Everything You Should Know About the GI Bill
The GI Bill was created in response to an outcry of the treatment of World War I veterans, who often returned to the U.S. with little more than enough money to get home. Originally called the "The Servicemen's Readjustment Act of 1944", this bill started out as much more than tuition assistance.The benefits also included help in obtaining mortgages, business loans, and unemployment benefits. The GI Bill was also a driver in sending middle class citizens to college, something previously only available to the wealthy elite. At its peak in the late 1940s, nearly half of the students entering college were veterans!
As the needs of the United States and its service men and women have changed over the years, so too has the GI Bill. First it was revamped in 1984 and titled the "Montgomery GI Bill" and then again in 2008 and titled "The Post-9/11" GI Bill. Now servicemen and women can choose from either of the two to help them obtain an education.
How to Choose Your Benefits
The GI Bill is now solely focused on monetary aid to help cover cover college tuition, housing, books, and other educational fees. This applies to graduate or undergraduate school and the following programs if they have previously been approved: vocational training, on-the-job training, flight training, correspondence training, licensing, national testing programs, entrepreneurship training, and tutorial assistance. You can choose between the Montgomery GI Bill or the Post-9/11 GI Bill, but you must choose carefully as this decision is not reversible. Below is a general breakdown of the modern-day GI Bill, but you can also find answers to your most specific questions here.
1) Montgomery GI Bill
Education benefits through the Montgomery GI Bill are available to those enlisted in the US Armed Forces, including selected reserve. Veterans must have been honorably discharged to qualify. Upon enrolling, you pay $100 for 12 months to receive a monthly education benefit upon completion of the minimum service obligation. You are then eligible for up to 36 months* of benefits. These benefits are paid to the you directly. You have up to 10 years after active duty to receive these benefits.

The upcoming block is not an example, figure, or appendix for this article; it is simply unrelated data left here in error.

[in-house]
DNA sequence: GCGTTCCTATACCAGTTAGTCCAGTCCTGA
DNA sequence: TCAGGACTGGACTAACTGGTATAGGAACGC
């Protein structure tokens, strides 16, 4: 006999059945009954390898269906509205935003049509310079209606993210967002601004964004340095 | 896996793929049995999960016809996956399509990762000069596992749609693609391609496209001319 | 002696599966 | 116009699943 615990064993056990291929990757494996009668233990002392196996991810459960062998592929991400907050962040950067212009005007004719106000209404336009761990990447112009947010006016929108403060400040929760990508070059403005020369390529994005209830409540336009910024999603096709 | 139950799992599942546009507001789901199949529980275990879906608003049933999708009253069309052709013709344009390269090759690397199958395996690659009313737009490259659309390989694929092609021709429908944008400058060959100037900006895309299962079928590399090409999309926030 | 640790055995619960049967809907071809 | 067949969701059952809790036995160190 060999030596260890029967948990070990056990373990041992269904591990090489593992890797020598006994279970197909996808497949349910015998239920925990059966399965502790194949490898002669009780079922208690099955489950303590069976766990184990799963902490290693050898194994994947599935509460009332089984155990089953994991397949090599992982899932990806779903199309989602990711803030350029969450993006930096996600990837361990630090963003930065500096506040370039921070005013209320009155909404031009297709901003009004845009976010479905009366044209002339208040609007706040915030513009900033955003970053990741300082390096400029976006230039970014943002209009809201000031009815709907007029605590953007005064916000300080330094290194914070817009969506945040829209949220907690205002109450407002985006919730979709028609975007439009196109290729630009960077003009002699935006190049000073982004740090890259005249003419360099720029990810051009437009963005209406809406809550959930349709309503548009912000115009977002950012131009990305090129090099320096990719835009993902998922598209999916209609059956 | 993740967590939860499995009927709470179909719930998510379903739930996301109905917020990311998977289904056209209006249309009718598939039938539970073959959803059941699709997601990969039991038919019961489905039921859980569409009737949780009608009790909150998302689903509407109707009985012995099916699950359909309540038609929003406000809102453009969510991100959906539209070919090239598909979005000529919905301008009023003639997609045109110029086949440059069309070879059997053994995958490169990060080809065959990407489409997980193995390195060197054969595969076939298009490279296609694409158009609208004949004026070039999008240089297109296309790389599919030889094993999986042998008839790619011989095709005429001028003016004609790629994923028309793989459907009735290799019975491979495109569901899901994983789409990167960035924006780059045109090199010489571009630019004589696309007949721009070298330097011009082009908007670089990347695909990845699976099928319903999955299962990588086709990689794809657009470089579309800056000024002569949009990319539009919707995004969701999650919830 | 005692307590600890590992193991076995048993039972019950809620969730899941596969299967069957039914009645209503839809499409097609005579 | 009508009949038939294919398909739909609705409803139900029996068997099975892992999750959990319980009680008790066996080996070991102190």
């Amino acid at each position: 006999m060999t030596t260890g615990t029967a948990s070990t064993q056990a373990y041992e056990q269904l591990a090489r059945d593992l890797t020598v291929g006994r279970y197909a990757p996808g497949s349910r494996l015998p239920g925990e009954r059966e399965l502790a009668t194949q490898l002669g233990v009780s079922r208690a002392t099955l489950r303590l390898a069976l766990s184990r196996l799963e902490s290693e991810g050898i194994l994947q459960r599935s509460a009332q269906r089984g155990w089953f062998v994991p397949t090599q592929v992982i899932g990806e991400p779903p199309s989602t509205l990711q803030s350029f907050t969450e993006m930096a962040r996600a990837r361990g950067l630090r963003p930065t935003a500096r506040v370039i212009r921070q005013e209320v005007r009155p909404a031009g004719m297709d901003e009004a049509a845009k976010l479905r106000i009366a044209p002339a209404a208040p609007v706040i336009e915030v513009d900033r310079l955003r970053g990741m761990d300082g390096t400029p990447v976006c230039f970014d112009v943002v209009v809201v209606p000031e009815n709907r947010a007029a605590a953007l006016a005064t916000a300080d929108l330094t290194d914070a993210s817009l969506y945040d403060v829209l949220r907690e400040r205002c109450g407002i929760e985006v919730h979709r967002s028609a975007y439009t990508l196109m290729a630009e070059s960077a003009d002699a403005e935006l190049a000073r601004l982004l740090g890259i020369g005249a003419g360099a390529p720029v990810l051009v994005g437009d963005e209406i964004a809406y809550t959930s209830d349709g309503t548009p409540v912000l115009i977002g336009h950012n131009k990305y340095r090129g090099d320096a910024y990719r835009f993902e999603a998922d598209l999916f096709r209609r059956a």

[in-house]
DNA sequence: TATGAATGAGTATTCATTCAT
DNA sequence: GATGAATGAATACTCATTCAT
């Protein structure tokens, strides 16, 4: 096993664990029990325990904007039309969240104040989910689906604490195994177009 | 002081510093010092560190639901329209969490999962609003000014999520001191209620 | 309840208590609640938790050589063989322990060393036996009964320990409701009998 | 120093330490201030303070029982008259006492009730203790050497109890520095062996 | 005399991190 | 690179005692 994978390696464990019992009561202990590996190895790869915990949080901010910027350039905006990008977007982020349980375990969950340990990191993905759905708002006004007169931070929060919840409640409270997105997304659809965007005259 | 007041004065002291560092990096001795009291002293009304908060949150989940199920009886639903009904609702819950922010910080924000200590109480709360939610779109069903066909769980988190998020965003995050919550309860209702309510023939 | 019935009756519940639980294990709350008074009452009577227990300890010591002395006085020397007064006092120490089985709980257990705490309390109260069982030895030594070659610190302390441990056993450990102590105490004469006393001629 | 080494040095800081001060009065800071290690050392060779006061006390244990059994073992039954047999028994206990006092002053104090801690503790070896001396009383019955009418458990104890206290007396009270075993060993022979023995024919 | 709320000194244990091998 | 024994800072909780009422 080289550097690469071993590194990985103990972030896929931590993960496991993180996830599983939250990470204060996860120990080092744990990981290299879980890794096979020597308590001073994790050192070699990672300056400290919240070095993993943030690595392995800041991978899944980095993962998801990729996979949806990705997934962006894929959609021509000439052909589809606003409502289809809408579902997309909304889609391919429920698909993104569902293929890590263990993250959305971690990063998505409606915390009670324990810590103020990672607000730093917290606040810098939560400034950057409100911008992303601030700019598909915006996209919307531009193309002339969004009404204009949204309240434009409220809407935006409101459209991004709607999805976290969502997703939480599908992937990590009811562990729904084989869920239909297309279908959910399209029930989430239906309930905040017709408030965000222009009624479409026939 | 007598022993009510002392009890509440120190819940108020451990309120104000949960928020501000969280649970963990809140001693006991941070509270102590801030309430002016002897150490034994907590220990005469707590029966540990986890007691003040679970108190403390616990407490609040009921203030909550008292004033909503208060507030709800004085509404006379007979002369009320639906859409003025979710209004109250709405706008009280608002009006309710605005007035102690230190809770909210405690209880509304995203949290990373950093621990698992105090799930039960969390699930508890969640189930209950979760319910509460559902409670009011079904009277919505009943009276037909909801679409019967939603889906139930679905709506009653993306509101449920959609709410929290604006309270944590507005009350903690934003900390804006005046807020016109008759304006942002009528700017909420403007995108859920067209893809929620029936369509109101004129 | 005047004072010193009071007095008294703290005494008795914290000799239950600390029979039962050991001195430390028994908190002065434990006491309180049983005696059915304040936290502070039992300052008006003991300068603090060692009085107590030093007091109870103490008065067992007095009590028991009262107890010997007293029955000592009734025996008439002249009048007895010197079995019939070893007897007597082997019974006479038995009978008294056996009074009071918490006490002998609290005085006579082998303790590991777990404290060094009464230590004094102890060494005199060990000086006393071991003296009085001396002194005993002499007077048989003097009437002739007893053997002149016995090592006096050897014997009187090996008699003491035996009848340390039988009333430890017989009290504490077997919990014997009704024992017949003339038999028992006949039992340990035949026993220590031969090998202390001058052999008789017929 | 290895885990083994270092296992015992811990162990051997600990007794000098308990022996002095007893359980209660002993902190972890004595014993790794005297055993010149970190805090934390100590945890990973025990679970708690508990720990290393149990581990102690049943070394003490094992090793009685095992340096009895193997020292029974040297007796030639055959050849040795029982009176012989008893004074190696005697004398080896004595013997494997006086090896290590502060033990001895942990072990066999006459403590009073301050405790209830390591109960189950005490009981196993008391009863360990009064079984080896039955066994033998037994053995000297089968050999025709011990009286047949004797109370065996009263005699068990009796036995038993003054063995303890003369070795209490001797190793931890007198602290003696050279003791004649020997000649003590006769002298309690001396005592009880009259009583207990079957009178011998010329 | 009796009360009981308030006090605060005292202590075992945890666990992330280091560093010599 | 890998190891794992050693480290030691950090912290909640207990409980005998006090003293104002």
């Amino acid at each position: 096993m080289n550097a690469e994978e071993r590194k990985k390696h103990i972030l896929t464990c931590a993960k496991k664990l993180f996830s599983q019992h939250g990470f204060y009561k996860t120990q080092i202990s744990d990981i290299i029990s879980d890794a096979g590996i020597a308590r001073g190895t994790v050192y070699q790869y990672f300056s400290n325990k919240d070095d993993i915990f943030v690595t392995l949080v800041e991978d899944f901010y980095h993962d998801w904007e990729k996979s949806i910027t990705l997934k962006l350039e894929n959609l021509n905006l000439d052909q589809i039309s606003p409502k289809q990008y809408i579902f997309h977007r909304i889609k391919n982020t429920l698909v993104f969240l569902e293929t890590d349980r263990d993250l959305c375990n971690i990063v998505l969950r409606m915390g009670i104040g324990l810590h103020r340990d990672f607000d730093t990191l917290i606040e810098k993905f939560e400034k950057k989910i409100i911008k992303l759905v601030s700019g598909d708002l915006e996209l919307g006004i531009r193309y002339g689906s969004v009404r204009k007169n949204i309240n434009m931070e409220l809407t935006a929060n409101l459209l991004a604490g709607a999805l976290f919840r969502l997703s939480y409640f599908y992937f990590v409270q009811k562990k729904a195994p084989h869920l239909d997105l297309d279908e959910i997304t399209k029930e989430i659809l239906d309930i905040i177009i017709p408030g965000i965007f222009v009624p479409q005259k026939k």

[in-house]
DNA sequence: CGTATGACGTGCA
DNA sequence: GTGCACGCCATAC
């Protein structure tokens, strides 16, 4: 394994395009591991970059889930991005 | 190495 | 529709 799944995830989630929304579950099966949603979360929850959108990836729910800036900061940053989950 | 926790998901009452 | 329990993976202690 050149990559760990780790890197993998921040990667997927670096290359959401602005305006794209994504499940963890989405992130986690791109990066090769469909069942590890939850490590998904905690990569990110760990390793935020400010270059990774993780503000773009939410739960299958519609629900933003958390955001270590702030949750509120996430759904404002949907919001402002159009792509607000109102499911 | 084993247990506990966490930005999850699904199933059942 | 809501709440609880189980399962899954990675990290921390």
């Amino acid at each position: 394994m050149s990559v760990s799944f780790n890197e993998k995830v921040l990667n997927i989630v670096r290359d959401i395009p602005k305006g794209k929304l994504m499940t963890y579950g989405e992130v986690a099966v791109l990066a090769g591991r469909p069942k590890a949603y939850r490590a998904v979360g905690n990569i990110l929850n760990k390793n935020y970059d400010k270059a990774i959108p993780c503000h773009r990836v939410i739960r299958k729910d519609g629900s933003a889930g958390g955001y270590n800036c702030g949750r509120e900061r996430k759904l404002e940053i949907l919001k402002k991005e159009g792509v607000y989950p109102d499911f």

*When referring to the maximum amount of benefits, 36 months doesn't mean consecutive months - you are only paid GI Bill benefits while you are actually enrolled in classes
2) Post-9/11 GI Bill
Often considered to be the most beneficial solution for veterans, the Post-9/11 GI Bill is available to those who were active duty service members with at least 90 days of aggregate service after September 11, 2001. Veterans must have been honorably discharged to qualify. If discharged due to a service-connected disability, you’re eligible if you served for at least 30 days at the time of discharge. Like the Montgomery GI Bill, this bill provides up to 36 months of benefits but unlike the Montgomery GI Bill, tuition and fees are paid to the school directly, with only the monthly housing allowance and books and supply money going to the student. You have up to 15 years after active duty to receive these benefits.
With both of these programs, you are able stop and start using the benefits as needed.
Bonus: Yellow-Ribbon Program
If you are attending a private school, your costs may be more than the VA will reimburse. To rectify this, there is something called the "Yellow Ribbon Program" This is aid offered by an individual school to ensure that the veteran’s costs are covered if the GI Bill doesn't cover them all. However, there is no guarantee for receiving tuition assistance through this program - you have to choose a school that offers it (and therefore has a partnership with the VA) and then that school gives the aid out on a first come, first serve basis. See our Yellow Ribbon Program page for more details.
Keep Track of Your Benefits - or You Could Incur Debt
The GI Bill is a benefit to you and should never cause you harm. However, there is the possibility that this could cause you to incur student debt. That's why it's imperative that you keep track of your benefits each and every semester (or quarter, depending on where you go to school). Debt can take many years to pay off and can set you back not just financially, but in your future goals - so don't let this happen to you!
How could this happen? If, for example, your school was overpaid on tuition, the VA has the right to obtain that money back from you. The best way to make sure this doesn't happen is to visit your school’s financial aid office each semester or quarter to check the cost of tuition and fees and compare that to the amount that was awarded to your school. If there is a discrepancy and the possibility that you owe a debt, you can begin rectifying this by contacting The VA's Debt Management Center at 800-827-0648 or email@example.com. Do not let this situation grow to a point at which you cannot rectify it. Stay on top of your aid each and every time you begin classes and you should never have to worry about this.